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IIT-Kanpur, VTOL Aviation Sign $2.2 Mn MoU To Develop Flying Taxi Prototype

IIT-Kanpur, VTOL Aviation Sign $2.2 Mn MoU To Develop Flying Taxi Prototype

The Proposed Craft, Which Will Run On Electricity, Can Take Off And Land On Any Terrain

IIT-Kanpur researchers and VTOL Aviation India Pvt Ltd have entered into a $2.2 Mn (INR 15 Cr) MoU to develop a prototype for a self-piloted vertical takeoff and landing (VTOL) craft, which has potential to be used as a flying taxi or for air travel.

On the technical collaboration, Ajoy Ghosh, Aerospace Engineering and the Flight Lab Head of IIT-Kanpur told The Print, “We will establish a proof of concept and identify the key technology areas. There will be over 100 students working on this.”

Further commenting on the project, which may span up to five years, Ghosh said, “The proposed craft will most likely use a ducted fan, much like commercial airplanes. It will be clean as it will use electric power.”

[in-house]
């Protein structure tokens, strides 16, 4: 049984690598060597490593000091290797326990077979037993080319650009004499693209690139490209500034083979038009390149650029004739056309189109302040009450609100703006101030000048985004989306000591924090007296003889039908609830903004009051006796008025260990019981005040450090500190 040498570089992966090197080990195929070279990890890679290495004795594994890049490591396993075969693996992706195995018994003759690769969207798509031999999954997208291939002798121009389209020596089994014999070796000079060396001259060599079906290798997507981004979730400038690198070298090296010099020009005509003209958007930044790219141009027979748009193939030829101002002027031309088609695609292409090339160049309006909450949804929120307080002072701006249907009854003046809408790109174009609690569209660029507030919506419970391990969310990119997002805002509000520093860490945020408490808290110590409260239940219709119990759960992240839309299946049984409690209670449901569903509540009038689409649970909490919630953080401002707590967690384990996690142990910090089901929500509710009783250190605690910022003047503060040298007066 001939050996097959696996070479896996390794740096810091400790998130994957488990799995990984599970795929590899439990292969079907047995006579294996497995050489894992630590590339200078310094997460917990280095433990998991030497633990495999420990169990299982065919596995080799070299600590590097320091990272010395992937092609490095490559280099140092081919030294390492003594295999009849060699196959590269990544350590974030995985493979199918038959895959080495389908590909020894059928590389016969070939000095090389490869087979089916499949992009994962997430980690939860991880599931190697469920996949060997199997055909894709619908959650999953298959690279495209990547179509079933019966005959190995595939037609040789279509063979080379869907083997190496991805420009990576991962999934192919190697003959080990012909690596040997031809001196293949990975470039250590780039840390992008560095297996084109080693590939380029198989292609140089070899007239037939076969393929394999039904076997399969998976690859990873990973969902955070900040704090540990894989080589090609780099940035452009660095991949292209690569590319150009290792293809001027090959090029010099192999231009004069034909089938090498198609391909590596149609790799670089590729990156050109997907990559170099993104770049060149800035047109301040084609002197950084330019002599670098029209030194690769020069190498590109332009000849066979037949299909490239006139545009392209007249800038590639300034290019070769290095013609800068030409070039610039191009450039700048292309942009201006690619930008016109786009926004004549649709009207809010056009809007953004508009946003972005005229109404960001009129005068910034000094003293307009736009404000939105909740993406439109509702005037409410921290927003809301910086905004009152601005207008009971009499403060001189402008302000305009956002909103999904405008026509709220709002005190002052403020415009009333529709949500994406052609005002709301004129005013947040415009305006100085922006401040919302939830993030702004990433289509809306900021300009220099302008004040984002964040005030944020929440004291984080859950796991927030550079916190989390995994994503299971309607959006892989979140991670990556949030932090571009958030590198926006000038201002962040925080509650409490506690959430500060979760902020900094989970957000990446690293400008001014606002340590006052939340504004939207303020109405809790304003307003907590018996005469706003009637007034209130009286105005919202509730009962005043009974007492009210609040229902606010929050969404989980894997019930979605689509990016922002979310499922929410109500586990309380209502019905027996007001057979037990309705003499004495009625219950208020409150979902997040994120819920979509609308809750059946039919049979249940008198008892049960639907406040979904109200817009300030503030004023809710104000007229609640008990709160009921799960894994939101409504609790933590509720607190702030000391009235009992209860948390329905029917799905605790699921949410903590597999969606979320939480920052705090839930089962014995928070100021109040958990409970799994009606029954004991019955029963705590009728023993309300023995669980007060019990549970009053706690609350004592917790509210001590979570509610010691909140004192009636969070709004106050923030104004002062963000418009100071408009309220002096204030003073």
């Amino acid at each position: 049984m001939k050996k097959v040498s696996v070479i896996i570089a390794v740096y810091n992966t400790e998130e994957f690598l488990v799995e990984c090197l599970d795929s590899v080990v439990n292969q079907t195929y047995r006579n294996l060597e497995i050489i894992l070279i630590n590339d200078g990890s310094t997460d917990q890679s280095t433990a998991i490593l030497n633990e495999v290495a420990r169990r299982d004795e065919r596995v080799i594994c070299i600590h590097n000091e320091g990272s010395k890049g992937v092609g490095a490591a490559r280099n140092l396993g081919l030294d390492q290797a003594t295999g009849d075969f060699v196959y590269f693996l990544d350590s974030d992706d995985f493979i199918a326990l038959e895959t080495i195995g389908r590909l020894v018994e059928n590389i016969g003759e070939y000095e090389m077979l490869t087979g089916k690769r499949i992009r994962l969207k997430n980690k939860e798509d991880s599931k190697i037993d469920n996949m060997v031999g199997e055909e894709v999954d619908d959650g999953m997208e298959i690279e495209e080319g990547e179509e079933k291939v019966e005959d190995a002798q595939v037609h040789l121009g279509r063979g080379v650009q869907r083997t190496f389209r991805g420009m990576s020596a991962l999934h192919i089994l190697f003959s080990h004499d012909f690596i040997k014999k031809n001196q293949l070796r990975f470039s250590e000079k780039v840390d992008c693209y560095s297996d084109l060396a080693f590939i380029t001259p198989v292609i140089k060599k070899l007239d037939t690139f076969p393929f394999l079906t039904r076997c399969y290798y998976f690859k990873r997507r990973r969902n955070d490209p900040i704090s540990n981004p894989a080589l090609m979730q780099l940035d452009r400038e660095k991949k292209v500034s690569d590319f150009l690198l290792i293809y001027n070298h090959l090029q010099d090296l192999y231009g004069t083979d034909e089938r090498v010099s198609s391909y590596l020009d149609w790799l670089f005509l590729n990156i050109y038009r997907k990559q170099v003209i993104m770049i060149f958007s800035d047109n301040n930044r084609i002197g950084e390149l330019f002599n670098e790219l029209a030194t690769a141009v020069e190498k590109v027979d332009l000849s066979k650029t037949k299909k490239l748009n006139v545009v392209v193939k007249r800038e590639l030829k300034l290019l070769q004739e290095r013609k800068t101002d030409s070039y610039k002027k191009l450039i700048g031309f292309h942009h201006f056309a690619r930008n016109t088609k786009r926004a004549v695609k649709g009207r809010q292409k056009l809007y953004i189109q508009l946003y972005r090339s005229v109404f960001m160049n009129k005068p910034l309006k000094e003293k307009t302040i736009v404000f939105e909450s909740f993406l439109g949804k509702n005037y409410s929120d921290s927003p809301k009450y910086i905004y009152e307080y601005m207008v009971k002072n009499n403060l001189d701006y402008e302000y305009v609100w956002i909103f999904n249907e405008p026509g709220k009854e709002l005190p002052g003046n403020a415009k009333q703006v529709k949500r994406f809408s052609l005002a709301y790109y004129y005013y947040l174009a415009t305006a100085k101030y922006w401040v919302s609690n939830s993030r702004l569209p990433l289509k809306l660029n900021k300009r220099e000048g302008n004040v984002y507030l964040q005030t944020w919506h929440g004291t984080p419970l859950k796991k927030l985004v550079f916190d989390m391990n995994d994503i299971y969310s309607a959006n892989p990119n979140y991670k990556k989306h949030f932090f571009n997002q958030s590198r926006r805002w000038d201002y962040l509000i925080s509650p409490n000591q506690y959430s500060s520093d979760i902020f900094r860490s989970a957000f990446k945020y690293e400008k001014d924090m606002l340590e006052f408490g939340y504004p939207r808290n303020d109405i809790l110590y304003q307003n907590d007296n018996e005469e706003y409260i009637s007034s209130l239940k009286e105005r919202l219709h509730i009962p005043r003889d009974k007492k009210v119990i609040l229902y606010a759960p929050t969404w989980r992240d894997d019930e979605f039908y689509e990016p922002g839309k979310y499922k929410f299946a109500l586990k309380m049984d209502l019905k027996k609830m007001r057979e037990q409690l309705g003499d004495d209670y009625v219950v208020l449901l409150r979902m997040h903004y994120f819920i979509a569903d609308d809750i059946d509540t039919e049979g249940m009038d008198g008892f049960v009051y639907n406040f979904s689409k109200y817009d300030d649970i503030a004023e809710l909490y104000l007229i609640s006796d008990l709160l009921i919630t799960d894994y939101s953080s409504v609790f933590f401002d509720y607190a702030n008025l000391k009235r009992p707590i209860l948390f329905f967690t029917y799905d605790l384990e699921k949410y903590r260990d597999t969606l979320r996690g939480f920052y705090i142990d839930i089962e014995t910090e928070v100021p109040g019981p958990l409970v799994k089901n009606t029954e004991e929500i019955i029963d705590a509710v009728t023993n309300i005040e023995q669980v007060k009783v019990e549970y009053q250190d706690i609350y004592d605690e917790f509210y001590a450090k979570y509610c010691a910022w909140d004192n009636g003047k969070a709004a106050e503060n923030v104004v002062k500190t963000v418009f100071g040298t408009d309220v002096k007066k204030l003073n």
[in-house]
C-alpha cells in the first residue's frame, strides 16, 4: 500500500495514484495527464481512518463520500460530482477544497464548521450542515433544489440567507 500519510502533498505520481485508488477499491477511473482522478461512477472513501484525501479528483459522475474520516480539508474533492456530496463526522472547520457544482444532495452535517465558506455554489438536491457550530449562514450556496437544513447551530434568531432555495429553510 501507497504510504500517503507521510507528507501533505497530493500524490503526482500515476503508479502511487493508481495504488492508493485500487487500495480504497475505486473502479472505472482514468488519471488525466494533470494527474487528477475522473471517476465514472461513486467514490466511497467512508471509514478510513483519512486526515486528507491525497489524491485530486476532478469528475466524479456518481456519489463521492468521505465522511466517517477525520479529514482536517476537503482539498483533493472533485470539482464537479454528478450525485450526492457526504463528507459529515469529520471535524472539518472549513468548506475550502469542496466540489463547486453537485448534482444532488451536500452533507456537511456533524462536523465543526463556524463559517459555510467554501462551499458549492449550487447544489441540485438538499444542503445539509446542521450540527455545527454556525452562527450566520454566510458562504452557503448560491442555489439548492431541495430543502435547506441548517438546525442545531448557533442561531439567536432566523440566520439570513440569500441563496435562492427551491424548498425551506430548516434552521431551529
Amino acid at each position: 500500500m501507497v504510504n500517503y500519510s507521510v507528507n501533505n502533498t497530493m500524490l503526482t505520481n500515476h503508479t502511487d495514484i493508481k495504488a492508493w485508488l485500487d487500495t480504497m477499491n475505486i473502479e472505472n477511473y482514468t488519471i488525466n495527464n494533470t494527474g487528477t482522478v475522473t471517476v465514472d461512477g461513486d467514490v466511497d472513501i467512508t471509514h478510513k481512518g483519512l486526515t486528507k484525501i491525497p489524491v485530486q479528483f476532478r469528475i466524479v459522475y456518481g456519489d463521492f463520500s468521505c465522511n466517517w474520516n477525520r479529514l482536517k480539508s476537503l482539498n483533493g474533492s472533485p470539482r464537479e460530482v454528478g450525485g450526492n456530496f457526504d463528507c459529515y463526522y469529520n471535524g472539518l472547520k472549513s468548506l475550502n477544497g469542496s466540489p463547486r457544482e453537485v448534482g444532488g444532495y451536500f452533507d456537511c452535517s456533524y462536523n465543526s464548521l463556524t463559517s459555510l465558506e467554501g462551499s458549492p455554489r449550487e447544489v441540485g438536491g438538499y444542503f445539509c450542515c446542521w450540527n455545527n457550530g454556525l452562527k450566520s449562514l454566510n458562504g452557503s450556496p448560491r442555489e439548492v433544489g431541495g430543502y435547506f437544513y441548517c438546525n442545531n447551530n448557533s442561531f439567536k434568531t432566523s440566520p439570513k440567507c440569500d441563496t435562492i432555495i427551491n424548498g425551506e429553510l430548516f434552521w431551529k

Ghosh added that he hopes the development of such a prototype would be revolutionary and help ease traffic congestion owing to the flexibility of such aircraft to take off from and land on any terrain.

The IIT-Kanpur aerospace department is equipped with a state-of-the-art facility to conduct research activities in aerospace and is fitted with wind tunnels and flight labs capable of testing aircraft.

Recently, cab aggregator Uber unveiled a flying car prototype that hopes to offer rides to users by 2023, starting in Dallas and Los Angeles. The ride-hailing company recently signed an agreement with NASA to explore concepts and technologies related to urban air mobility (UAM) for future air transportation in populated areas.

A similar project, named after a Sanskrit word, vahana, meaning vehicle, was earlier initiated by European manufacturer Airbus. The project completed its first full-scale test flight in Oregon, US, on January 31 this year. Vahana, a fully electric vehicle, which has been designed to carry a single passenger or cargo successfully, scaled a height of five metres for a duration of 53 seconds.